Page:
Congrats to Roger Federer on his 8th career Wimbledon title and 18th Grand Slam title! The man is simply the best player to ever play the game. At 35 years old, he is aging like fine wine. I remember that there were rumors that he'd retire on top many years ago but he just keeps on playing and winning majors. This year he cruised through the Wimbledon championship without dropping a set. He manages his playing schedule so his body doesn't break down. I'd say he is doing a pretty good job of that. In 2017, he has won both Grand Slams that he entered and carries a 31-2 record on the year, including an 8-0 mark against the top 10 players. What investing lessons can we take away from the greatness of Roger Federer?
The 4th time was the charm for mainland Chinese stocks which were rejected from MSCI for the past three years. MSCI announced that domestic Chinese stocks will be included in MSCI's global emerging-market index for the first time -- inclusion will begin in 2018. It is largely a symbolic victory for China as they will finally be included in the popular MSCI indices but with just a 0.7% weighting.
When you go grocery shopping and walk down the cereal aisle, are you overwhelmed by the number of varieties? There are probably too many choices. Today the same situation exists in the stock market. Investors have so many choices that you literally have tens of thousands of alternatives.
In the last 10 years, there has been a dramatic shift away from mutual funds and into exchange traded funds or ETFs. The amount of mutual funds peaked around the year 2000 and has remained pretty constant around 8000 funds. In the meantime, the number of publicly traded stocks has declined steadily and the amount of ETFs has been on the rise. Today the number of funds and ETFs is almost 3x the number of stocks available on US exchanges. If you add them all up, you have roughly 13,000 potential investment options between stocks, ETFs and mutual funds.
During a bull market, it seem like every single year a chart will start circulating comparing the current price action to a terrible period like 2008, 1987 or even 1929. Well today is that time again. Yogi Berra said it best: "It's like déjà vu all over again." Here is the chart that is making its rounds on Wall Street.
I remember hearing about bitcoin for the first time about four years ago when there was news that someone used the digital currency to buy a Tesla Model S for $103,000 which was the equivalent of 91.4 bitcoins. That buyer may have a bit of remorse because if he held on to his digital currency, it would be worth roughly $260k today. This year the cryptocurrency is up 193% and it is up almost 4x in the last year. It has become one of the hottest investments of 2017. Now the question is: should you be a buyer or is it a bubble?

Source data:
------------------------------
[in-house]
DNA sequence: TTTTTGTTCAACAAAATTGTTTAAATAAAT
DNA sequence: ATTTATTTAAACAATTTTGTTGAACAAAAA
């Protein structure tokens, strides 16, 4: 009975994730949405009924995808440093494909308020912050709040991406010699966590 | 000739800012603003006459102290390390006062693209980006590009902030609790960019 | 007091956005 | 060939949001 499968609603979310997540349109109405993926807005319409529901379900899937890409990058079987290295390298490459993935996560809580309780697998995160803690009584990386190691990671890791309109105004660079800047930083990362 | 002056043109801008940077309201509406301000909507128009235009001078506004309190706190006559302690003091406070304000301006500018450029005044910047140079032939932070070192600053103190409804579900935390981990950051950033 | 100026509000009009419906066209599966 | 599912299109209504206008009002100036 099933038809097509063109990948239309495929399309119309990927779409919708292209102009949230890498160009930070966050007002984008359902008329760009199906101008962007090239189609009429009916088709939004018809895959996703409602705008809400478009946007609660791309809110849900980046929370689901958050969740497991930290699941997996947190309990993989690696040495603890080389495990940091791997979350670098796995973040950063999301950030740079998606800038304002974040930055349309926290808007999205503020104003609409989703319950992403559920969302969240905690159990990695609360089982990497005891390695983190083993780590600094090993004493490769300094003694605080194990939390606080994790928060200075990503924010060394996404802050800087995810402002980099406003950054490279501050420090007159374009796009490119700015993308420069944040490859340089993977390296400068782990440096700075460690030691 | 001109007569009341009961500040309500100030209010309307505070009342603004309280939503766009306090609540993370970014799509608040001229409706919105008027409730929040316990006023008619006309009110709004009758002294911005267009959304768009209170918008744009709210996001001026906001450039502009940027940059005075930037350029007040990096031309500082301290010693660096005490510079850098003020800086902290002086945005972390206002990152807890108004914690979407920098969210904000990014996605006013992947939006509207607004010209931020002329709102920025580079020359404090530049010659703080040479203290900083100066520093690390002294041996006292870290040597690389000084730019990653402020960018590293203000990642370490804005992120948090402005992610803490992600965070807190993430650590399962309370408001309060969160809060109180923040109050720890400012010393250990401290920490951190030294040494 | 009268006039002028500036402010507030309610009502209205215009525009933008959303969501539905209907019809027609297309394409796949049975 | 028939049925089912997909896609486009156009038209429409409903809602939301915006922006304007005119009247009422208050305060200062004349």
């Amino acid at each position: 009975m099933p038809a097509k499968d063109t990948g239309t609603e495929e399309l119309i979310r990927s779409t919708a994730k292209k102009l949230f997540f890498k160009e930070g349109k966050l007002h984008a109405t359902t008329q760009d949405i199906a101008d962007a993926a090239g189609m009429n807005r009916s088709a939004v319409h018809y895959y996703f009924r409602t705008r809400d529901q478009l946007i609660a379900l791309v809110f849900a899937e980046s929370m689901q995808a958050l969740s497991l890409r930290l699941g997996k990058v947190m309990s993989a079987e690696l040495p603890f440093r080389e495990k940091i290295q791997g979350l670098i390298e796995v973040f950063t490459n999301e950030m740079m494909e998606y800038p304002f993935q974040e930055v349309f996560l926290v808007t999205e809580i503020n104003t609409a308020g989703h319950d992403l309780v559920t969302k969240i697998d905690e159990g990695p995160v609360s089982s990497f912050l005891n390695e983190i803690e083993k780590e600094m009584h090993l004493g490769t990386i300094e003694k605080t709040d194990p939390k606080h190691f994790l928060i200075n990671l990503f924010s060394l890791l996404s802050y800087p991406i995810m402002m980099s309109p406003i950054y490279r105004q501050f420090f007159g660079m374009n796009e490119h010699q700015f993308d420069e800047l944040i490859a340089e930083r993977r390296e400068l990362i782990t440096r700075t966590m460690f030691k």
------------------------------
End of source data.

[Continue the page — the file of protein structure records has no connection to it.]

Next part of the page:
While in Manhattan for meetings recently, I walked past this shelf of Amazon packages being prepared for delivery. While, I admittedly have my fair share of Amazon boxes at home and the office, seeing it at this scale was eye opening. From watching Amazon Fire TV to my kids streaming Amazon Prime cartoons to asking Alexa to check today's weather forecast, Amazon.com, now in its 20th year as a public company, is everywhere.
Last fall, the US Dollar rose after the election and many pundits worried about the effect of the rising dollar on corporate earnings from abroad. Treasury Secretary Mnuchin advocates a strong dollar over the long term which is a policy that has been in place for more than two decades. Here are his thoughts:
Yesterday on Bloomberg, Barry Ritholtz posed the question "The Trump news flow is overwhelming. What should we do?
With over a 1.37 billion people, Chinese spent more than half a trillion dollars eating out in 2016. In a recent report, Dianping Meituan, which offers food-ordering and delivery services, estimates the country spent 3.5 trillion yuan ($507 billion) dining out in 2016. This number eclipses the GDP of Sweden ($496 billion), Belgium ($455 billion), Norway ($387 billion) and many other countries.
Another interesting fact from the report is that the country's favorite meal out is hot pot with roughly 22% market share. For those not familiar with hot pot, it consists of a simmering metal pot of stock at the center of a dining table. While the pot is kept simmering, it is basically a do it yourself meal as you cook your favorite meats, seafood, veggies, dumpling and noodles. The cooked food is usually eaten with a dipping sauce.
Last Wednesday, Convergex's Chief Strategist Nick Colas pondered on this question, "What would US stocks do if President Trump resigned?"
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